Movement is Medicine for Lower Back Pain
Strengthening and stretching the muscles in and around your back is crucial to managing and preventing running-related back pain. The given exercises are recommended by Hinge Health physical therapists as a starting point.
Start by working these into your routine once or twice a week and build up to doing them daily if they’re helpful. If you have any concerns or questions about whether this routine is right for you, check with your healthcare provider first.
The information contained in these videos is intended to be used for educational purposes only and does not constitute medical advice or treatment for any specific condition. Hinge Health is not your healthcare provider and is not responsible for any injury sustained or exacerbated by your use of or participation in these exercises. Please consult with your healthcare provider with any questions you may have about your medical condition or treatment.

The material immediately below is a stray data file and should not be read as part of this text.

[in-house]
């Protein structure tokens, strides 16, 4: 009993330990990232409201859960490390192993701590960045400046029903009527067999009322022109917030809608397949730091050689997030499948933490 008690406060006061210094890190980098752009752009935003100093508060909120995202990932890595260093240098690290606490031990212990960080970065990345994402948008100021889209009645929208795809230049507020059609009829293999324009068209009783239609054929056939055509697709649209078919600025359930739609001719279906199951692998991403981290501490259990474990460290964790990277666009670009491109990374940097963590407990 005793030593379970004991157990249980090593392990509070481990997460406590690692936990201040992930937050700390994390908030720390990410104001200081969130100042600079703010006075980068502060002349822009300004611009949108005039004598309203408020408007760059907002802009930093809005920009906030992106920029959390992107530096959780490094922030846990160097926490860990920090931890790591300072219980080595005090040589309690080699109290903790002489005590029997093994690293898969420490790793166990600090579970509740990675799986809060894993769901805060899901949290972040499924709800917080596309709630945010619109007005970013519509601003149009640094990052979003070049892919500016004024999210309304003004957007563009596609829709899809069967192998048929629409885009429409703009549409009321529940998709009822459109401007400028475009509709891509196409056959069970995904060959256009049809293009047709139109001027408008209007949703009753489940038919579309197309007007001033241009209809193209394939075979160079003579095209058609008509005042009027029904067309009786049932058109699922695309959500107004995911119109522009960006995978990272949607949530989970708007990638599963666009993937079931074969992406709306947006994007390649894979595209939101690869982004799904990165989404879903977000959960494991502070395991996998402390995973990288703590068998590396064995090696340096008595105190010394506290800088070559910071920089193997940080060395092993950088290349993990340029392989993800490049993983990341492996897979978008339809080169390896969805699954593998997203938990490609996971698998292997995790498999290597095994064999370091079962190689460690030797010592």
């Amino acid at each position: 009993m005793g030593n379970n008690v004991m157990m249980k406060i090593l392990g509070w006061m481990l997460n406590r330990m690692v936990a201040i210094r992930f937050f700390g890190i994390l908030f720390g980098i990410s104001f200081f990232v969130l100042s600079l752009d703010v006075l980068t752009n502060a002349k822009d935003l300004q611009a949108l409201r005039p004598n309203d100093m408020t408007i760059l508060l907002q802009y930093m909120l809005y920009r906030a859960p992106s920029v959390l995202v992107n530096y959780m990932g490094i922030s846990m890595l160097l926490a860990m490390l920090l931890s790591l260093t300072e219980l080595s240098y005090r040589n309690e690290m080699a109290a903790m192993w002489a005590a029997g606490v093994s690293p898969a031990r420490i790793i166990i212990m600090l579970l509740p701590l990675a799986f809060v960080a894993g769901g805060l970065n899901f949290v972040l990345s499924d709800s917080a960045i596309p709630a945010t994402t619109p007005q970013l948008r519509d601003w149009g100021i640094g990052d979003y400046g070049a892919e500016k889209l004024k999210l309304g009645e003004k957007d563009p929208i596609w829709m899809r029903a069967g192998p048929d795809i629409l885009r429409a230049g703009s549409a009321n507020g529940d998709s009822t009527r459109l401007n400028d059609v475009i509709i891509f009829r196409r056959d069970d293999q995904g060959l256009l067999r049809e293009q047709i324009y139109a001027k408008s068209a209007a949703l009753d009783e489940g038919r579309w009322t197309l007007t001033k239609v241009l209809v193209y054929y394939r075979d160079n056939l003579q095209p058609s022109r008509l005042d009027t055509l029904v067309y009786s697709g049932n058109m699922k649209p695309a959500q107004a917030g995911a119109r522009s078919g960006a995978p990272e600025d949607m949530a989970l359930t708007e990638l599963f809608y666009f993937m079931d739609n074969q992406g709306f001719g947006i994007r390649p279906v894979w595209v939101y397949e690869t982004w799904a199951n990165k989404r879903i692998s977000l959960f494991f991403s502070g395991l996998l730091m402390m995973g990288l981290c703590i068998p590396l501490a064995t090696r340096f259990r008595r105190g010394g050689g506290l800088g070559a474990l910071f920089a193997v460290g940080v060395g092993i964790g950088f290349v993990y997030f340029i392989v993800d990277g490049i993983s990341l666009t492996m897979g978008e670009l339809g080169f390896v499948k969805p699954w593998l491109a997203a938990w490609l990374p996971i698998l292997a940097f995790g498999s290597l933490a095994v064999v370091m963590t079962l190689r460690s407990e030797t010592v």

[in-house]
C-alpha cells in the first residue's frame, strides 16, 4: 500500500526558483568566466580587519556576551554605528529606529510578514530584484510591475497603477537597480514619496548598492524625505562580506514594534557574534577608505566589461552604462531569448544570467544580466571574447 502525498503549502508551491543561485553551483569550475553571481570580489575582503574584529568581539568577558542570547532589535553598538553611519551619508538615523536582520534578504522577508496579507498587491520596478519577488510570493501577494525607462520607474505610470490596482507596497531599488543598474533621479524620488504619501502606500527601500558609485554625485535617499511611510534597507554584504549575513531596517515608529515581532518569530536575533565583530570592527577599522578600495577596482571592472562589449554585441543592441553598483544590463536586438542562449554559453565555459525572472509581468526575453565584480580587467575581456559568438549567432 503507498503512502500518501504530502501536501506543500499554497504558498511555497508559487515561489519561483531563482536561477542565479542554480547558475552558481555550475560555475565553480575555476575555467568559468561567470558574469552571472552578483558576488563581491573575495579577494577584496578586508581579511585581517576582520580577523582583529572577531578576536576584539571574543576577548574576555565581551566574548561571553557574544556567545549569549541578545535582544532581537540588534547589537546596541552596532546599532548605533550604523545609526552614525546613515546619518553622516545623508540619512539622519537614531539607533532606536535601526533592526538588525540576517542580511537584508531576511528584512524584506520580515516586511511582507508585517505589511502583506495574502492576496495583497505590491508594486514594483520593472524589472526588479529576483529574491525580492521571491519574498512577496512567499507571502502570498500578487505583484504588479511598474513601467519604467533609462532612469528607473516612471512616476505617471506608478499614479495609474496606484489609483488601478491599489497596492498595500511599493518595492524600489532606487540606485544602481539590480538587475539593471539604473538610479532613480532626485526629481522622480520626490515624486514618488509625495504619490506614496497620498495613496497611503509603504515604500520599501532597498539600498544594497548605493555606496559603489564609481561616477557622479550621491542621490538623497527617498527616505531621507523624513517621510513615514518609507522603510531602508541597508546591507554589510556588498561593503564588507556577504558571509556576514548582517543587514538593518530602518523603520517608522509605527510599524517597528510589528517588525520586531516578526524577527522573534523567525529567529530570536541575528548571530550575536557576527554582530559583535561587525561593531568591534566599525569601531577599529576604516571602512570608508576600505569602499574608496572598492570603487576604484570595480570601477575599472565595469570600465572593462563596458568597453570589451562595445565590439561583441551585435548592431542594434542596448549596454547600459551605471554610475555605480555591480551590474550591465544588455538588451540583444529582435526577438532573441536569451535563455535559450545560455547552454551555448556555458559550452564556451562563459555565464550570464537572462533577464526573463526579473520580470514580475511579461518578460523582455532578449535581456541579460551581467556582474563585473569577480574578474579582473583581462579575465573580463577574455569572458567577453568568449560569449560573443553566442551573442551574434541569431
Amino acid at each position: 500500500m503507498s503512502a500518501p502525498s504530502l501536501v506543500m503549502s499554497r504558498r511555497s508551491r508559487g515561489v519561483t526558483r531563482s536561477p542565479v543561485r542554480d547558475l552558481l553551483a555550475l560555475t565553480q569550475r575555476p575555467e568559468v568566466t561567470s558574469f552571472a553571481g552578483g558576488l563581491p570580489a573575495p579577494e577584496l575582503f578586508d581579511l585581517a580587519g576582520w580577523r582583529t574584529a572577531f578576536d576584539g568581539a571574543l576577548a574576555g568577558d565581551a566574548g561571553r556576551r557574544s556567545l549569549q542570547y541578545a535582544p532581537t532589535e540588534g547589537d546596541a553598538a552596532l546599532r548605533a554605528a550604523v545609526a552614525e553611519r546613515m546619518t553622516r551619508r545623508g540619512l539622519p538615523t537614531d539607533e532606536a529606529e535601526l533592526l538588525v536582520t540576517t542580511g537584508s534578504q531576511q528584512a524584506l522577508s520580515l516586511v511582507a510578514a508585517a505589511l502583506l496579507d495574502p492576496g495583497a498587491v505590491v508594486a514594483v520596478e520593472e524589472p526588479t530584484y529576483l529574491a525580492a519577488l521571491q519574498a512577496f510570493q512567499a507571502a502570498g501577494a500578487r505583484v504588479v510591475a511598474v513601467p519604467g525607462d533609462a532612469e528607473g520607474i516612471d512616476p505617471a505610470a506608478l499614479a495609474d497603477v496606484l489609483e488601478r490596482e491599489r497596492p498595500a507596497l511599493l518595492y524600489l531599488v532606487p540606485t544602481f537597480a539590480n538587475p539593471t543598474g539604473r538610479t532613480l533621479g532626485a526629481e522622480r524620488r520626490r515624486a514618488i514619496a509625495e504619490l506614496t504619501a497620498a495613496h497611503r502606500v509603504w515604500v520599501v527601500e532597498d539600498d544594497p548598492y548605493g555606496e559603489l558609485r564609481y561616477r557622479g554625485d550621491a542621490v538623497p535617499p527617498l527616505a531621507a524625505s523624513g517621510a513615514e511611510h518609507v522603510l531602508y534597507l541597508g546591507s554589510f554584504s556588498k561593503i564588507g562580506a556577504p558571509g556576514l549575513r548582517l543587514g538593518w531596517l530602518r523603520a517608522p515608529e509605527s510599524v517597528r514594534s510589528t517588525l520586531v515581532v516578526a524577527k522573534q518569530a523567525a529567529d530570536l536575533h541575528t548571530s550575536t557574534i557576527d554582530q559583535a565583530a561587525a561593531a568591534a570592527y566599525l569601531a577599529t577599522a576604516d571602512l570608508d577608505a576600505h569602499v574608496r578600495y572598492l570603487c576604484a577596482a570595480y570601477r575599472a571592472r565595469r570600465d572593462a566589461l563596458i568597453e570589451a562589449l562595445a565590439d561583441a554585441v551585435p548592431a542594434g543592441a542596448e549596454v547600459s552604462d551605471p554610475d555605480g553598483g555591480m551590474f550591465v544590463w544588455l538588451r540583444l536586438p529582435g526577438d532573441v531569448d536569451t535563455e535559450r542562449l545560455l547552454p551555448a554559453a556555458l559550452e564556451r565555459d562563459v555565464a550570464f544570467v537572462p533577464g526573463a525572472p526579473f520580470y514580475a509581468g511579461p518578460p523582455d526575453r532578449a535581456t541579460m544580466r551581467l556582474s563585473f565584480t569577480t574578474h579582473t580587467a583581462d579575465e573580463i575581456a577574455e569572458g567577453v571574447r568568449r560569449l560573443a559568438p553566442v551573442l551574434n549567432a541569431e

PT Tip: Check Your Sneakers
Running shoes tend to lose their cushioning and support after three to six months, or about 350-500 miles of running. Check the bottoms of your shoes frequently. Once the tread begins to wear down, it’s time to replace them, advises Dr. Goostree.
How Hinge Health Can Help You
If you have joint or muscle pain that makes it hard to move, you can get the relief you’ve been looking for with Hinge Health’s online exercise therapy program.
The best part: You don’t have to leave your home because our program is digital. That means you can easily get the care you need through our app, when and where it works for you.
Through our program, you’ll have access to therapeutic exercises and stretches for your condition. Additionally, you’ll have a personal care team to guide, support, and tailor our program to you.
See if you qualify for Hinge Health and confirm free coverage through your employer or benefit plan here.